UK Govt May Suppress Immigration Figures Before EU Referendum


Eurosceptic Members of Parliament believe the British government will twist rules designed to stop public resources being used to unfairly influence the country’s European Union referendum in order to block the civil service from releasing migration data ahead of the vote.

The Cabinet Office is currently preparing guidelines which could bar civil servants from publishing data, including “trade figures and migration figures”, in the 28 days before the nations goes to the ballot box.

A critical set of migration figures is due to be released on May 26th — less than a month before the nation votes — which are expected to show an upsurge in migration from European Union (EU) countries.

Restricting the public’s access to such information in the so-called “purdah” period could unfairly influence the outcome, eurosceptic MPs say. Some of the same MPs however as initially pushed for the “purdah” rules to be applied, as they are designed to stop the government using the Civil Service to campaign.

The guidance is also expected to block replies to Freedom of Information requests from eurosceptics and others, which are likely to pertain to migration from EU countries and its impact on jobs and public services.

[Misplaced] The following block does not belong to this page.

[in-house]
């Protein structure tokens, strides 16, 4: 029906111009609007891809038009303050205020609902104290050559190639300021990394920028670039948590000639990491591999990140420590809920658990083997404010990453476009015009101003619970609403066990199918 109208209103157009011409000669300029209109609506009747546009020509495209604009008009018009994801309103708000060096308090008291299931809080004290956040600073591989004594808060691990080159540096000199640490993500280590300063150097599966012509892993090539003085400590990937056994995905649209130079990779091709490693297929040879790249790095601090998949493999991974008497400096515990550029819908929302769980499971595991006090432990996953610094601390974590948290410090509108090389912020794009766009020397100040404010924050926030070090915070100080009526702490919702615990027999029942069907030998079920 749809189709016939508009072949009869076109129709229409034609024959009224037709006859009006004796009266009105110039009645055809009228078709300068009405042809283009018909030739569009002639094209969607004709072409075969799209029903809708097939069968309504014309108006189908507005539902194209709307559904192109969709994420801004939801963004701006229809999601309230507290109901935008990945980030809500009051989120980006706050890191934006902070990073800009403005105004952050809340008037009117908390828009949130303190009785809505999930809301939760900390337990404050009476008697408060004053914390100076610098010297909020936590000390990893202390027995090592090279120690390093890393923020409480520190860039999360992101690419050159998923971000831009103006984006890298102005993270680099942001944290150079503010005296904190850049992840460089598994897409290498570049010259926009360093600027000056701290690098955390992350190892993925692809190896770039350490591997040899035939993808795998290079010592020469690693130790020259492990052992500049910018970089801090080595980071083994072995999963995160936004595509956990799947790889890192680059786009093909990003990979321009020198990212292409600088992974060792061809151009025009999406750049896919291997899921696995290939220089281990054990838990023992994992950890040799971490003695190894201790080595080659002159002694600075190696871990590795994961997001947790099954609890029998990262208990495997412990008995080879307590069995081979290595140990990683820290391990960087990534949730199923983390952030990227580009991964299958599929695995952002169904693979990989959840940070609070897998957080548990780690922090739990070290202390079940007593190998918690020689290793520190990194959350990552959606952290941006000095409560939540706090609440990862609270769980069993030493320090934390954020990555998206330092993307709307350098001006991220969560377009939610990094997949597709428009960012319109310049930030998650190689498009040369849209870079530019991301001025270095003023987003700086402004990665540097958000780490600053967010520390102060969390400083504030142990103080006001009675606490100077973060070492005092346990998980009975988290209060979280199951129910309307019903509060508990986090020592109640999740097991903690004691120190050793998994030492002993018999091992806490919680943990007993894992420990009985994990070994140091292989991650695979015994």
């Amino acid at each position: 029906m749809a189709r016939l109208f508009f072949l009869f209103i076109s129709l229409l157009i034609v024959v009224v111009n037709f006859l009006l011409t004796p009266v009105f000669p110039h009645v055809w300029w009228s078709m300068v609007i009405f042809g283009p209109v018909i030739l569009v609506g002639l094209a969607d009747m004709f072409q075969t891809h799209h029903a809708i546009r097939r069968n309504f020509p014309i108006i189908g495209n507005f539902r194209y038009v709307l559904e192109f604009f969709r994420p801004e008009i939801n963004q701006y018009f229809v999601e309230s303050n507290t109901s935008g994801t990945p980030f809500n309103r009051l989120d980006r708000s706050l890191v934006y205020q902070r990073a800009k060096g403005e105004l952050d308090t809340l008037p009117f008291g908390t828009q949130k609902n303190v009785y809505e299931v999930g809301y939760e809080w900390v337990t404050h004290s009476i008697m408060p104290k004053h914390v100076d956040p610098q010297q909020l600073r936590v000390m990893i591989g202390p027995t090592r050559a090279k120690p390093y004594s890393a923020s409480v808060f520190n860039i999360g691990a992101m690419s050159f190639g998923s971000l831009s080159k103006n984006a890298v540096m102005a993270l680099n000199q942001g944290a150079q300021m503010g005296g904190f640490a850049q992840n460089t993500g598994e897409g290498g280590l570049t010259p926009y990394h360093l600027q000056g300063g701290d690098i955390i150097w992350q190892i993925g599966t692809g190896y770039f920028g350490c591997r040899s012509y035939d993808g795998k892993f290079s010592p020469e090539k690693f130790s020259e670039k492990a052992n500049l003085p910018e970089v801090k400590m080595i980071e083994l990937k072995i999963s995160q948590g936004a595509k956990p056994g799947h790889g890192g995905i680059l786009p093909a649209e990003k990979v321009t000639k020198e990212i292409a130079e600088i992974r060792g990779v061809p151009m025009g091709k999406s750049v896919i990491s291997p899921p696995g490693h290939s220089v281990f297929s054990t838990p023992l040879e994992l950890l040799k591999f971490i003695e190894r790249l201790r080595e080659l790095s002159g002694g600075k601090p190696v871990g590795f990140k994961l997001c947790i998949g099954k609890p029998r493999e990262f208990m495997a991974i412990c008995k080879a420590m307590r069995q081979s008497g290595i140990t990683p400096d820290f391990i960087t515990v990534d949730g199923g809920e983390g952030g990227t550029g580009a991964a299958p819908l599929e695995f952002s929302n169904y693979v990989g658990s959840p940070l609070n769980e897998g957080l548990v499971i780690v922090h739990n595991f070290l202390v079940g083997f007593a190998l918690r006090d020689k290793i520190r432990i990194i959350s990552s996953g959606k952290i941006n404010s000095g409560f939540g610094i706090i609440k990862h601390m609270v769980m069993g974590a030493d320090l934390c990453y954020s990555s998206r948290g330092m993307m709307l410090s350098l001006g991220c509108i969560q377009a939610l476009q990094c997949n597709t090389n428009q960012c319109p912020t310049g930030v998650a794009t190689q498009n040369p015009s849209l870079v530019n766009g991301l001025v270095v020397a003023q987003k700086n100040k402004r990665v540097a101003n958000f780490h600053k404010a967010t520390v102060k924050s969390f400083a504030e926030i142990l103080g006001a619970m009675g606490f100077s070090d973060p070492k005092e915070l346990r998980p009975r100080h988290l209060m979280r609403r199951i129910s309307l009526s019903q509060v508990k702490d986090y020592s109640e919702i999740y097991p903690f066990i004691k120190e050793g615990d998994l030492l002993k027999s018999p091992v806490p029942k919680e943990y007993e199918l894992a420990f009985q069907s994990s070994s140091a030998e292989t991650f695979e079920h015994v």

According to the Sunday Times, senior MPs last night threatened to summon the Cabinet Secretary before a committee of MPs again if the purdah rules are implemented to favour the government’s position.

Bernard Jenkin, the eurosceptic chairman of the public administration and constitutional affairs committee, said barristers would be scrutinising the legality of the guidance and those drawing it up would be held to account.

He said: “We will challenge any attempt to use guidance to the civil service to suppress any statistics or information which is normally made available. We will again consult Speaker’s counsel to assess the legality of any such guidance.

“I will invite [the committee] to ensure that those who draw up any guidance will be held accountable to parliament and to the law. We would also invite the UK Statistics Authority to comment on the matter,” said Jenkin, Tory MP for Harwich and North Essex.


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